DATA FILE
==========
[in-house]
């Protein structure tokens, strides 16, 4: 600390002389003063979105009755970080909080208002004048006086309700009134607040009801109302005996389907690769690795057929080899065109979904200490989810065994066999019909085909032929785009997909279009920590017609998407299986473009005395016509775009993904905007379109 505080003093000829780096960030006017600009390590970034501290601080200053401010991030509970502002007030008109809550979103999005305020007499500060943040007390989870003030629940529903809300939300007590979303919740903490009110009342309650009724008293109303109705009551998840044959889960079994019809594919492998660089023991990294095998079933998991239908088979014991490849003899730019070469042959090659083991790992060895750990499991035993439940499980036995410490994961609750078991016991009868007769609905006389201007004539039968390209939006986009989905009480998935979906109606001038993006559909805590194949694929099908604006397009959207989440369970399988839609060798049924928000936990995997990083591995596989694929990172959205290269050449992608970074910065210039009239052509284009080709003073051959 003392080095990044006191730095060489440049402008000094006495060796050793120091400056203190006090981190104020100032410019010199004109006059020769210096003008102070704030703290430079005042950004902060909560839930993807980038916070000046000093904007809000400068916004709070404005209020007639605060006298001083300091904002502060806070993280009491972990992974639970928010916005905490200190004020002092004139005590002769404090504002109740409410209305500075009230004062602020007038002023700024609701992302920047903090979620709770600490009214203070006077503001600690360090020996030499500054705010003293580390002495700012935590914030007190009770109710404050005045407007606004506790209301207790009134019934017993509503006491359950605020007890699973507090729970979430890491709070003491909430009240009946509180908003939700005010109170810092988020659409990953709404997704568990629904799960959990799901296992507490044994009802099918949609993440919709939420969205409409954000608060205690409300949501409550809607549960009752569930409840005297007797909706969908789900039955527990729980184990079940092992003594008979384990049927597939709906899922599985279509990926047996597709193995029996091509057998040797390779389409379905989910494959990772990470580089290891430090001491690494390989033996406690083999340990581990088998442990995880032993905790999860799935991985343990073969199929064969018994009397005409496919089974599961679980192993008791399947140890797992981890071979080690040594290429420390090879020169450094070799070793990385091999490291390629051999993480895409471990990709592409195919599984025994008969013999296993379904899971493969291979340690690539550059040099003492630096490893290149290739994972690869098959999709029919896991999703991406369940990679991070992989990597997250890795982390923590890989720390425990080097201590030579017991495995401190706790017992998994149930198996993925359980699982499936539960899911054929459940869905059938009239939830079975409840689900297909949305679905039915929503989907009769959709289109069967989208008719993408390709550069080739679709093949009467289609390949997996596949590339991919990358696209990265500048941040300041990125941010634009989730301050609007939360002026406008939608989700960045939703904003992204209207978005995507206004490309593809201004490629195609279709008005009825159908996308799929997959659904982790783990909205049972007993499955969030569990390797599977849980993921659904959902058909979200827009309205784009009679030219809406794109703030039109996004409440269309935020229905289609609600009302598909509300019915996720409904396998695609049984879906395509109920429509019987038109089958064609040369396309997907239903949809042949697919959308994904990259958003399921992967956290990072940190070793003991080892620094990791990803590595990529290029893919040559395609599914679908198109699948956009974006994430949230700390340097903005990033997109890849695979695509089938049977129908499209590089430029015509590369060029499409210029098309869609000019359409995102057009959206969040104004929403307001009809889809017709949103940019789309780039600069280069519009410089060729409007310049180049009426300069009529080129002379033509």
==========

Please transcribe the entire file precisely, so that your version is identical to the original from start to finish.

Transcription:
[in-house]
């Protein structure tokens, strides 16, 4: 600390002389003063979105009755970080909080208002004048006086309700009134607040009801109302005996389907690769690795057929080899065109979904200490989810065994066999019909085909032929785009997909279009920590017609998407299986473009005395016509775009993904905007379109 505080003093000829780096960030006017600009390590970034501290601080200053401010991030509970502002007030008109809550979103999005305020007499500060943040007390989870003030629940529903809300939300007590979303919740903490009110009342309650009724008293109303109705009551998840044959889960079994019809594919492998660089023991990294095998079933998991239908088979014991490849003899730019070469042959090659083991790992060895750990499991035993439940499980036995410490994961609750078991016991009868007769609905006389201007004539039968390209939006986009989905009480998935979906109606001038993006559909805590194949694929099908604006397009959207989440369970399988839609060798049924928000936990995997990083591995596989694929990172959205290269050449992608970074910065210039009239052509284009080709003073051959 003392080095990044006191730095060489440049402008000094006495060796050793120091400056203190006090981190104020100032410019010199004109006059020769210096003008102070704030703290430079005042950004902060909560839930993807980038916070000046000093904007809000400068916004709070404005209020007639605060006298001083300091904002502060806070993280009491972990992974639970928010916005905490200190004020002092004139005590002769404090504002109740409410209305500075009230004062602020007038002023700024609701992302920047903090979620709770600490009214203070006077503001600690360090020996030499500054705010003293580390002495700012935590914030007190009770109710404050005045407007606004506790209301207790009134019934017993509503006491359950605020007890699973507090729970979430890491709070003491909430009240009946509180908003939700005010109170810092988020659409990953709404997704568990629904799960959990799901296992507490044994009802099918949609993440919709939420969205409409954000608060205690409300949501409550809607549960009752569930409840005297007797909706969908789900039955527990729980184990079940092992003594008979384990049927597939709906899922599985279509990926047996597709193995029996091509057998040797390779389409379905989910494959990772990470580089290891430090001491690494390989033996406690083999340990581990088998442990995880032993905790999860799935991985343990073969199929064969018994009397005409496919089974599961679980192993008791399947140890797992981890071979080690040594290429420390090879020169450094070799070793990385091999490291390629051999993480895409471990990709592409195919599984025994008969013999296993379904899971493969291979340690690539550059040099003492630096490893290149290739994972690869098959999709029919896991999703991406369940990679991070992989990597997250890795982390923590890989720390425990080097201590030579017991495995401190706790017992998994149930198996993925359980699982499936539960899911054929459940869905059938009239939830079975409840689900297909949305679905039915929503989907009769959709289109069967989208008719993408390709550069080739679709093949009467289609390949997996596949590339991919990358696209990265500048941040300041990125941010634009989730301050609007939360002026406008939608989700960045939703904003992204209207978005995507206004490309593809201004490629195609279709008005009825159908996308799929997959659904982790783990909205049972007993499955969030569990390797599977849980993921659904959902058909979200827009309205784009009679030219809406794109703030039109996004409440269309935020229905289609609600009302598909509300019915996720409904396998695609049984879906395509109920429509019987038109089958064609040369396309997907239903949809042949697919959308994904990259958003399921992967956290990072940190070793003991080892620094990791990803590595990529290029893919040559395609599914679908198109699948956009974006994430949230700390340097903005990033997109890849695979695509089938049977129908499209590089430029015509590369060029499409210029098309869609000019359409995102057009959206969040104004929403307001009809889809017709949103940019789309780039600069280069519009410089060729409007310049180049009426300069009529080129002379033509």